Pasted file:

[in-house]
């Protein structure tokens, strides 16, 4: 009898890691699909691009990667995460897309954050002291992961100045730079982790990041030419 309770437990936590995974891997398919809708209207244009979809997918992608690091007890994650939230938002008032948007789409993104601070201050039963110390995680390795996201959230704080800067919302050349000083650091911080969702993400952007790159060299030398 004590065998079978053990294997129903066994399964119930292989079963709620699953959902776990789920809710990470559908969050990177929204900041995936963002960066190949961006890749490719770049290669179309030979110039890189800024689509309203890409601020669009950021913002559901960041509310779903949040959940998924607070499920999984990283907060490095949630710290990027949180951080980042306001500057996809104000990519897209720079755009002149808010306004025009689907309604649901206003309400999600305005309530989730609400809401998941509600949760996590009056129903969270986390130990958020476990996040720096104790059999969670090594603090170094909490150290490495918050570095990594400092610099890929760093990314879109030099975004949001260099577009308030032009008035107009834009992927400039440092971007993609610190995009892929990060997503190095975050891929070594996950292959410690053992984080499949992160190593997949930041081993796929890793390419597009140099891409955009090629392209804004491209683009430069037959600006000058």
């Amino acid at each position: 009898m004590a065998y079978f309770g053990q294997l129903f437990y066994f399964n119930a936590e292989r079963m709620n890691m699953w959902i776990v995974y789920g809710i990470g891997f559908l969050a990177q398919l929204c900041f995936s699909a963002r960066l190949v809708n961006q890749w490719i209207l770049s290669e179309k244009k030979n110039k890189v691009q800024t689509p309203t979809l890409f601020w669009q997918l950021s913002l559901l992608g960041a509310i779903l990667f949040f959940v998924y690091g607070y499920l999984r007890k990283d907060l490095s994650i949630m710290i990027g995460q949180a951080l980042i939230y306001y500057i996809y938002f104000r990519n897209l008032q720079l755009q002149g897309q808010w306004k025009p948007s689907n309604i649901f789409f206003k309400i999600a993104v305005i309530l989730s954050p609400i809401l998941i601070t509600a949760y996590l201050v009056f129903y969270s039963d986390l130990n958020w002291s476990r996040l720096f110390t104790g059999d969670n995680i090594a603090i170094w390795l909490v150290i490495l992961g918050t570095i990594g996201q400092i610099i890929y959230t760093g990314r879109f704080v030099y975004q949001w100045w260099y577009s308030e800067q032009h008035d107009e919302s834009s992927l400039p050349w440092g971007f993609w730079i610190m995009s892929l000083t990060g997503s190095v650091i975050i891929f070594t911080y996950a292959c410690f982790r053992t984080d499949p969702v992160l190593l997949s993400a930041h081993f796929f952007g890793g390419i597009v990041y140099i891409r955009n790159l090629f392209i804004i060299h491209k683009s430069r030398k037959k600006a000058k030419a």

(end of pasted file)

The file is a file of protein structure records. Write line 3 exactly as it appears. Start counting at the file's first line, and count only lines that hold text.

């Amino acid at each position: 009898m004590a065998y079978f309770g053990q294997l129903f437990y066994f399964n119930a936590e292989r079963m709620n890691m699953w959902i776990v995974y789920g809710i990470g891997f559908l969050a990177q398919l929204c900041f995936s699909a963002r960066l190949v809708n961006q890749w490719i209207l770049s290669e179309k244009k030979n110039k890189v691009q800024t689509p309203t979809l890409f601020w669009q997918l950021s913002l559901l992608g960041a509310i779903l990667f949040f959940v998924y690091g607070y499920l999984r007890k990283d907060l490095s994650i949630m710290i990027g995460q949180a951080l980042i939230y306001y500057i996809y938002f104000r990519n897209l008032q720079l755009q002149g897309q808010w306004k025009p948007s689907n309604i649901f789409f206003k309400i999600a993104v305005i309530l989730s954050p609400i809401l998941i601070t509600a949760y996590l201050v009056f129903y969270s039963d986390l130990n958020w002291s476990r996040l720096f110390t104790g059999d969670n995680i090594a603090i170094w390795l909490v150290i490495l992961g918050t570095i990594g996201q400092i610099i890929y959230t760093g990314r879109f704080v030099y975004q949001w100045w260099y577009s308030e800067q032009h008035d107009e919302s834009s992927l400039p050349w440092g971007f993609w730079i610190m995009s892929l000083t990060g997503s190095v650091i975050i891929f070594t911080y996950a292959c410690f982790r053992t984080d499949p969702v992160l190593l997949s993400a930041h081993f796929f952007g890793g390419i597009v990041y140099i891409r955009n790159l090629f392209i804004i060299h491209k683009s430069r030398k037959k600006a000058k030419a």